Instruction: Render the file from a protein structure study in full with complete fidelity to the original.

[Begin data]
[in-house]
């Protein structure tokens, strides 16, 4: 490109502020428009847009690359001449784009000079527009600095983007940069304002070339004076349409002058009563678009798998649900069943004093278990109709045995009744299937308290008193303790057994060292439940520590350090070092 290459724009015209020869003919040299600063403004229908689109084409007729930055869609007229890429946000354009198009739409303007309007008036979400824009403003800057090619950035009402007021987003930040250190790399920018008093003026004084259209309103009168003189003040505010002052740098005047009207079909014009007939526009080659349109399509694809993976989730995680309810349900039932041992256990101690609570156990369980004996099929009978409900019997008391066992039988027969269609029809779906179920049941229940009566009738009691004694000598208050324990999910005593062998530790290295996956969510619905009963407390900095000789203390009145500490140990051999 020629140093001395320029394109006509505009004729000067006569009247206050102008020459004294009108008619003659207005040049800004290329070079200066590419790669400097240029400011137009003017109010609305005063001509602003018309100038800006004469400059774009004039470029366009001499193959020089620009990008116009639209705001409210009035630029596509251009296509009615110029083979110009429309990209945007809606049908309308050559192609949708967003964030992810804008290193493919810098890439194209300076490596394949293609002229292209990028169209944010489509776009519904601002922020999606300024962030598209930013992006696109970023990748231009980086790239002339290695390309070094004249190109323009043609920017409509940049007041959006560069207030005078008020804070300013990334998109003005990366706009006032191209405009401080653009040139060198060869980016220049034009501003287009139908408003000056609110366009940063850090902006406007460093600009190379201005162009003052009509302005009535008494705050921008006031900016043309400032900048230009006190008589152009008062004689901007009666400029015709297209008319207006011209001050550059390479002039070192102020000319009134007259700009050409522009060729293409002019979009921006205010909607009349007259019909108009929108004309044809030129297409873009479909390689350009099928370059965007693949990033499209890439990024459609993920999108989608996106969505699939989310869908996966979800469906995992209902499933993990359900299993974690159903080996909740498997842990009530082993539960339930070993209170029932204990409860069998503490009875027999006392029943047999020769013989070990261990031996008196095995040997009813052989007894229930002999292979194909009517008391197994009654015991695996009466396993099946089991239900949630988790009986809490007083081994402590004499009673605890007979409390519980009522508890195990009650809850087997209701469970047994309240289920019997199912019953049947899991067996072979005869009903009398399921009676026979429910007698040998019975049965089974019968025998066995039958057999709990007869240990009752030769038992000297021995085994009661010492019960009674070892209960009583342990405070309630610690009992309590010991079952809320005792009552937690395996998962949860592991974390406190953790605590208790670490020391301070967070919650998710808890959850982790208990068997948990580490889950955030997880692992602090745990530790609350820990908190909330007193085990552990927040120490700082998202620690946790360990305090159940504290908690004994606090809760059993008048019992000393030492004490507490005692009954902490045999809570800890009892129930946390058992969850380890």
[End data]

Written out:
[in-house]
């Protein structure tokens, strides 16, 4: 490109502020428009847009690359001449784009000079527009600095983007940069304002070339004076349409002058009563678009798998649900069943004093278990109709045995009744299937308290008193303790057994060292439940520590350090070092 290459724009015209020869003919040299600063403004229908689109084409007729930055869609007229890429946000354009198009739409303007309007008036979400824009403003800057090619950035009402007021987003930040250190790399920018008093003026004084259209309103009168003189003040505010002052740098005047009207079909014009007939526009080659349109399509694809993976989730995680309810349900039932041992256990101690609570156990369980004996099929009978409900019997008391066992039988027969269609029809779906179920049941229940009566009738009691004694000598208050324990999910005593062998530790290295996956969510619905009963407390900095000789203390009145500490140990051999 020629140093001395320029394109006509505009004729000067006569009247206050102008020459004294009108008619003659207005040049800004290329070079200066590419790669400097240029400011137009003017109010609305005063001509602003018309100038800006004469400059774009004039470029366009001499193959020089620009990008116009639209705001409210009035630029596509251009296509009615110029083979110009429309990209945007809606049908309308050559192609949708967003964030992810804008290193493919810098890439194209300076490596394949293609002229292209990028169209944010489509776009519904601002922020999606300024962030598209930013992006696109970023990748231009980086790239002339290695390309070094004249190109323009043609920017409509940049007041959006560069207030005078008020804070300013990334998109003005990366706009006032191209405009401080653009040139060198060869980016220049034009501003287009139908408003000056609110366009940063850090902006406007460093600009190379201005162009003052009509302005009535008494705050921008006031900016043309400032900048230009006190008589152009008062004689901007009666400029015709297209008319207006011209001050550059390479002039070192102020000319009134007259700009050409522009060729293409002019979009921006205010909607009349007259019909108009929108004309044809030129297409873009479909390689350009099928370059965007693949990033499209890439990024459609993920999108989608996106969505699939989310869908996966979800469906995992209902499933993990359900299993974690159903080996909740498997842990009530082993539960339930070993209170029932204990409860069998503490009875027999006392029943047999020769013989070990261990031996008196095995040997009813052989007894229930002999292979194909009517008391197994009654015991695996009466396993099946089991239900949630988790009986809490007083081994402590004499009673605890007979409390519980009522508890195990009650809850087997209701469970047994309240289920019997199912019953049947899991067996072979005869009903009398399921009676026979429910007698040998019975049965089974019968025998066995039958057999709990007869240990009752030769038992000297021995085994009661010492019960009674070892209960009583342990405070309630610690009992309590010991079952809320005792009552937690395996998962949860592991974390406190953790605590208790670490020391301070967070919650998710808890959850982790208990068997948990580490889950955030997880692992602090745990530790609350820990908190909330007193085990552990927040120490700082998202620690946790360990305090159940504290908690004994606090809760059993008048019992000393030492004490507490005692009954902490045999809570800890009892129930946390058992969850380890």